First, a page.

The Financial Brand recently conducted a study on bank websites and how successful the sites are communicating messages to customers. (Specifically, they reviewed 5,000 pages from various financial institutions).
The results were not so good. Overall, most banks failed to communicate clearly to customers—sales messages, instructions, products. Here are a few ways you can make sure your bank website is easy to understand.
- Back off complex terms and jargon.
Keep your audience in mind! It’s easy, when you work in a certain industry, to pick up that language. From technical terms to work culture slang, the outside world doesn’t know what you’re talking about.
- 8th grade reading.
Did you know the typical U.S. consumer reads at an eighth grade level? Many bank sites in the study had high school reading levels, up to 12th grade!
Even if you think an 8th grade reading level seems terribly simplistic, keep in mind how busy and distracted even the most educated consumers are today. The easier your content is to read, the faster they can digest it and get what it means.
- Keep it short.
The study found that many sentences were just too long! Again, long complex sentences go against the simple, 8th grade reading level goal.
- Use active voice.
Sometimes people hear this phrase, “active voice” but don’t know exactly what it means. It means action! So you’d write something like, “Our travel credit card gives you extra points when you get out of town!” instead of “Our travel credit card is going to give you extra points.” Using “is going” makes the sentence passive, less engaging, and more wordy—and harder to read.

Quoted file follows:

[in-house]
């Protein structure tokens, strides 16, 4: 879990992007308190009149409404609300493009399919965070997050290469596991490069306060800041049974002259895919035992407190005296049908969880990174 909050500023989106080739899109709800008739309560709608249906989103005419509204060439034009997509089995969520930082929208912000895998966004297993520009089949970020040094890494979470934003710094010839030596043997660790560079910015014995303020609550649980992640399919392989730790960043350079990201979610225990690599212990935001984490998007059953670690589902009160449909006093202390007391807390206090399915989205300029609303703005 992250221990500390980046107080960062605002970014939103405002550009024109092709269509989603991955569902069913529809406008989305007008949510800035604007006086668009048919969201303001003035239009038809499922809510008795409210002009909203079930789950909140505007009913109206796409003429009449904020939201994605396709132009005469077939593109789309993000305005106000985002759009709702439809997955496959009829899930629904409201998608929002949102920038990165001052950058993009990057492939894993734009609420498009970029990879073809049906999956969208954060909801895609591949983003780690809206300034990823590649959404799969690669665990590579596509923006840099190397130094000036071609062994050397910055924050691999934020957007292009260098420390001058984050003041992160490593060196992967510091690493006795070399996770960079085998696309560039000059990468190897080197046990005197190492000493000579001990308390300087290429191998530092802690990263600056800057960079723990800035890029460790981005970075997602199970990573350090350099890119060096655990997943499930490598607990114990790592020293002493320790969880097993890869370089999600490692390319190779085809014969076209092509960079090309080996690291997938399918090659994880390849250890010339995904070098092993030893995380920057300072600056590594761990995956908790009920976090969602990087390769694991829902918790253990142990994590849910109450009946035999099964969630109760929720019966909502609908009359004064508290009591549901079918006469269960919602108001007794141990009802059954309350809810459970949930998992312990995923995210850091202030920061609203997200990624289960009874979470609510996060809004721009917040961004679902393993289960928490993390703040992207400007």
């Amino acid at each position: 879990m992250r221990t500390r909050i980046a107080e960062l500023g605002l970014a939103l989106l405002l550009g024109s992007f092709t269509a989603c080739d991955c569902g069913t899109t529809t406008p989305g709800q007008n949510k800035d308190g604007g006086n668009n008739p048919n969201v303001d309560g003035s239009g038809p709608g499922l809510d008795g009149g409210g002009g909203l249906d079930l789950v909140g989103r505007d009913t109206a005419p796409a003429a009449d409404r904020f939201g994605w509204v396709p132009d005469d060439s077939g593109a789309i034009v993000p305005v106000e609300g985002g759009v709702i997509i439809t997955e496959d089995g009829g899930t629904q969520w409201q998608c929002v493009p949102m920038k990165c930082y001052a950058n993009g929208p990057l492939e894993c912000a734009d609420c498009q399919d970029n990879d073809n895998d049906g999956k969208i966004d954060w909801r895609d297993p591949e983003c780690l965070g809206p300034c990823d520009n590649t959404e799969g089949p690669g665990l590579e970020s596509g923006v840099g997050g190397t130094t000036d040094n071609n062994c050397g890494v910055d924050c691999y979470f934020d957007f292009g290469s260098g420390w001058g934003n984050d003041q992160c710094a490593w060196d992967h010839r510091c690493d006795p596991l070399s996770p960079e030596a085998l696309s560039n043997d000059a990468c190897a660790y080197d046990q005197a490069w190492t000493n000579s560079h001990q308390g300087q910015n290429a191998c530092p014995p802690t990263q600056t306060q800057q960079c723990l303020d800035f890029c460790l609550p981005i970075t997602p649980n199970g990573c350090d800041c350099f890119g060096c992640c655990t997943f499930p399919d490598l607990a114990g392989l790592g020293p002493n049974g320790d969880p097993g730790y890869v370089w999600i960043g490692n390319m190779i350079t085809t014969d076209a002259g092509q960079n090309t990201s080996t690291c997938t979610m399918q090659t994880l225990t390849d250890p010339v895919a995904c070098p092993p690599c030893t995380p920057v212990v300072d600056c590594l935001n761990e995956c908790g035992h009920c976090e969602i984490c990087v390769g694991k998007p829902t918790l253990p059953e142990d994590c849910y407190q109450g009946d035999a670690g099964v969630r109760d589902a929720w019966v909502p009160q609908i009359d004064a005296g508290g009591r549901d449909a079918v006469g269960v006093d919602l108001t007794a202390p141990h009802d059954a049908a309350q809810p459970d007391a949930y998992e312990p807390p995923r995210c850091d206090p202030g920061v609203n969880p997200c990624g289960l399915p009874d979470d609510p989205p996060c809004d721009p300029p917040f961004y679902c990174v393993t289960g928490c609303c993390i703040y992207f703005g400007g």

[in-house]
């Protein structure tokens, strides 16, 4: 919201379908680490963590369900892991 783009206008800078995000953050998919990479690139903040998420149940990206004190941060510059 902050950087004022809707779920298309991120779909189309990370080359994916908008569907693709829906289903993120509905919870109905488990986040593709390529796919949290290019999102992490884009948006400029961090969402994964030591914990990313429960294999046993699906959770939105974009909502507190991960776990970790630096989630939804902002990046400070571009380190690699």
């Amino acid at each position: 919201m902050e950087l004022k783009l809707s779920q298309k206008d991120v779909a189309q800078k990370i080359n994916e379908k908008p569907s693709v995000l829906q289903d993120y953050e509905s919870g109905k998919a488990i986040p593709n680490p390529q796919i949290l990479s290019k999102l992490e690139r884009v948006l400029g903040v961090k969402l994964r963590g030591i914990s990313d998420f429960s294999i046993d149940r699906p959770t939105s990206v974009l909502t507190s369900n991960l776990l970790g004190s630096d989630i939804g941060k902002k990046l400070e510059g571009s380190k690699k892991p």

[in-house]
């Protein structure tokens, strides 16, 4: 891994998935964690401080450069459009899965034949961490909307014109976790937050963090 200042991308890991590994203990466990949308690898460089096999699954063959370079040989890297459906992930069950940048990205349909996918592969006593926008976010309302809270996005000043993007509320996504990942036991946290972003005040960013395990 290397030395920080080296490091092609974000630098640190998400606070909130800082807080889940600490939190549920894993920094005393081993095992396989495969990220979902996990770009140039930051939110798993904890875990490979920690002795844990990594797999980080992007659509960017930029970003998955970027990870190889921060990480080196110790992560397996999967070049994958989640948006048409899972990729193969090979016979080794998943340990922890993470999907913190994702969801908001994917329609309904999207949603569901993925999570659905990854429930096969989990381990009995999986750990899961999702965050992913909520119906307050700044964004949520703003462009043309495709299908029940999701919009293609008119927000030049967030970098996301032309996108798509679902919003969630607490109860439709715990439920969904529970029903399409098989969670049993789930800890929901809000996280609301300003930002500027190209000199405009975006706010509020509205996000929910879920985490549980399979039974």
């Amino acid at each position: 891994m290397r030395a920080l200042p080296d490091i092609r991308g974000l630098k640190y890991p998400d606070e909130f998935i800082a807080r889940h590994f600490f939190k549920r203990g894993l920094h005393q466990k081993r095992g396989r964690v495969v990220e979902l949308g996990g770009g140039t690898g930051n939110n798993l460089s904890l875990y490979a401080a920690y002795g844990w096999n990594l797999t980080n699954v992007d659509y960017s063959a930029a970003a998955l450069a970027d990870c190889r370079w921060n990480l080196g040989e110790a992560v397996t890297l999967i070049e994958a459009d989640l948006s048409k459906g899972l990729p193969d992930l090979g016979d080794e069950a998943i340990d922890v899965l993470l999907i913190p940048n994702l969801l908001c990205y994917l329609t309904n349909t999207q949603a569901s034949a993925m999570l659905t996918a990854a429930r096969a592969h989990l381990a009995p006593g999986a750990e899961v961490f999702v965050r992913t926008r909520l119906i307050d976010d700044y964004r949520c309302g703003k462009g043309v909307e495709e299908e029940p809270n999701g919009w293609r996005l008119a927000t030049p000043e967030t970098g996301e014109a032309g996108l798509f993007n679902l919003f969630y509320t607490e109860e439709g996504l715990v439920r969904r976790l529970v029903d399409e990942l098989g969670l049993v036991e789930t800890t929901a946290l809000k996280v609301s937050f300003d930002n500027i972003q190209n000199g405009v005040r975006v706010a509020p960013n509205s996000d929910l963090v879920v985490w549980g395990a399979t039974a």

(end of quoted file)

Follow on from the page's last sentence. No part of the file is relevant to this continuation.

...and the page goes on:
- Make it easy to move around your site.
This can be a challenge for really large financial institutions. The more sections you have, and the more pages within those sections, the harder it can be to navigate your site. Make it easy for consumers to find what they need quickly, and drop some breadcrumbs to help them get back to where they started.
Why is this important? Readability is always important. Consumers need to understand a product before they apply for it or add it to their account—or before they even sign up as a customer at your bank! No understanding means a lack of transparency, and a lack of trust. And that means a lack of commitment on the part of your customer, and a lack of business for you.
If you think your financial website needs updating, or your want to work on your direct mail program, get in touch with us today. EdgeMark has worked with banks for almost thirty years, from simple customer updates to managing complex merger acquisitions. We’re here to help.